If you read Lisa’s post on the animal mummy field trip to the Animal Medical Center and got as excited as we did, follow us on Twitter and Instagr.am because we are going to accompany the conservators and curators and cover the process live this Friday, June 17.
As many blog readers and followers on our social networks know, we do a lot of live coverage when we’ve got something special going on. From human mummies visiting the hospital for CT scanning to the re-wrapping of an anonymous man to the installation of a 26′ Blackfeet tipi in our Rotunda—the hope is we can take our visitors behind the scenes during complicated installations and highlight some of the interesting work that our staff do here on a daily basis.
What you may not know is how difficult it can be to cover these events. During the last run to the hospital for mummy CT scanning we had three point and shoot cameras, a laptop, a video camera and several staffers and interns running back and forth capturing the spectacle. Once materials were in hand, we were posting to several social networks at the same time, which proved to be a more difficult task than one would expect.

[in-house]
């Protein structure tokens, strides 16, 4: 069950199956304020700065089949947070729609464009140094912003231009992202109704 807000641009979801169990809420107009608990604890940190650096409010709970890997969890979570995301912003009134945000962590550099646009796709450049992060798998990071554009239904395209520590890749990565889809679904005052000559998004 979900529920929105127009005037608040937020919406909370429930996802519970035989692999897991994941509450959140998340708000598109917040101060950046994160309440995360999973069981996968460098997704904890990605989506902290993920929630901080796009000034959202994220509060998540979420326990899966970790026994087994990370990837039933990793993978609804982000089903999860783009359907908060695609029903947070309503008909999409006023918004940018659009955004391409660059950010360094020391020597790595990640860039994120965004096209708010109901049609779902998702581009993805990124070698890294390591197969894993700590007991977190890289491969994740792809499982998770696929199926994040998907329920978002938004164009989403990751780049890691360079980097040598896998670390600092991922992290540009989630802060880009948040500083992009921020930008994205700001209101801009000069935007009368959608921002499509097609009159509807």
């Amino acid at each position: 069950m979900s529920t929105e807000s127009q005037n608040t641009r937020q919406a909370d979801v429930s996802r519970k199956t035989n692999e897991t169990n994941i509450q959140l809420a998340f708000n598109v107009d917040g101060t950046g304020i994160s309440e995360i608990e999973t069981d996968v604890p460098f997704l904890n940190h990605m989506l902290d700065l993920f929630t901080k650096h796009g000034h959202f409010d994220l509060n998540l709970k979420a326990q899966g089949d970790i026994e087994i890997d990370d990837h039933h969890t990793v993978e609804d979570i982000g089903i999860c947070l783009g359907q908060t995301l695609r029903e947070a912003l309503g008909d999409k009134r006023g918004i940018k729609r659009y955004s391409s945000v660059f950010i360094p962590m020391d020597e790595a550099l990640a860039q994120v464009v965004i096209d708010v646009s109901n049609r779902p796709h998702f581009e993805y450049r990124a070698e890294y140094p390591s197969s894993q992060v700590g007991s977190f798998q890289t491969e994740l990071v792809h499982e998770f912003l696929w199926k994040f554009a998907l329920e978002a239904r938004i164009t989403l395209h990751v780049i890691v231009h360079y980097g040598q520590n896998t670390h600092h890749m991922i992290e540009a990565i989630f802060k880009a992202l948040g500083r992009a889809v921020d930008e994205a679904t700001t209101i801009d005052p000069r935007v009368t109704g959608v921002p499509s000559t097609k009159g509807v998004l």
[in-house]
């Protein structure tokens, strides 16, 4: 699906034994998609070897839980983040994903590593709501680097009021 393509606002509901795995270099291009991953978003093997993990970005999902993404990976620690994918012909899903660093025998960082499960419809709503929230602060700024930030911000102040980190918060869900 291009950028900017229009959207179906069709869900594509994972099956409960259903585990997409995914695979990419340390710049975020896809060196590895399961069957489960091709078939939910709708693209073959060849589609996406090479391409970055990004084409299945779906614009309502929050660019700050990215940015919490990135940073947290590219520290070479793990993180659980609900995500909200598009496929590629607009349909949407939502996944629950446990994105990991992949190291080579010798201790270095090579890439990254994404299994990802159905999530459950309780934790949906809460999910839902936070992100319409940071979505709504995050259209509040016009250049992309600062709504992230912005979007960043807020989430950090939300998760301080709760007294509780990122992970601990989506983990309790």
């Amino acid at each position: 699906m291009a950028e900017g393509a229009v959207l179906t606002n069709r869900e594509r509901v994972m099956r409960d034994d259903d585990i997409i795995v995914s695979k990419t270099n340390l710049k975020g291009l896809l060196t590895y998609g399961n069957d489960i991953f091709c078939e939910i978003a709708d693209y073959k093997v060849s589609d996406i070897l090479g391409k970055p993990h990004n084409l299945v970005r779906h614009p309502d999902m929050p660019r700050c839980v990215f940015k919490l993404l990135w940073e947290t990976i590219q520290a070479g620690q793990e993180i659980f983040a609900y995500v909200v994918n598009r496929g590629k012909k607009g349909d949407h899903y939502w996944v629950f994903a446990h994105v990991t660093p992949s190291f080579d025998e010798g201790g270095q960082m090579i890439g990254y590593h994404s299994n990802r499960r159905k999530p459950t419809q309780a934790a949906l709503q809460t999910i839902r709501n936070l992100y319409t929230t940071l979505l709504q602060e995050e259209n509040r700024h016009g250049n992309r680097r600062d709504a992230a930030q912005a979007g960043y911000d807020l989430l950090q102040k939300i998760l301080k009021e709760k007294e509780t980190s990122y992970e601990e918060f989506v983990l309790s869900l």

This time around, we are going to simplify a bit and concentrate on two platforms for most of the live coverage: Twitter and Instagr.am. Luckily, Instagr.am can share images across networks easily, so you’ll see images popping up on Flickr, Facebook and Twitter utilizing our Instagr.am account and we’ll cover almost the entire trip using my iPhone. Video and better photos will be posted after the fact, but for the live coverage we are going to keep it simple and streamlined.
Many of these field trips have yielded tons of surprises and you just never know where the journey will take us. We hope you can join us online Friday—come with questions and we’ll work to get you answers!
Shelley Bernstein is the Vice Director of Digital Engagement & Technology at the Brooklyn Museum where she works to further the Museum's community-oriented mission through digital projects. Through her work at the Museum, she explores the intersection of public participation and digital and has organized three projects— Click! A Crowd-Curated Exhibition, Split Second: Indian Paintings, GO: a community-curated open studio project—which enabled the public to participate in the exhibition process. In 2010, Shelley was named one of the 40 Under 40 in Crain's New York Business and her work on the Museum's digital strategy and approaches to social media have been featured in the New York Times. She can be found biking to work or driving her '74 VW Super Beetle in Red Hook, Brooklyn with her dog Teddy. ::contact::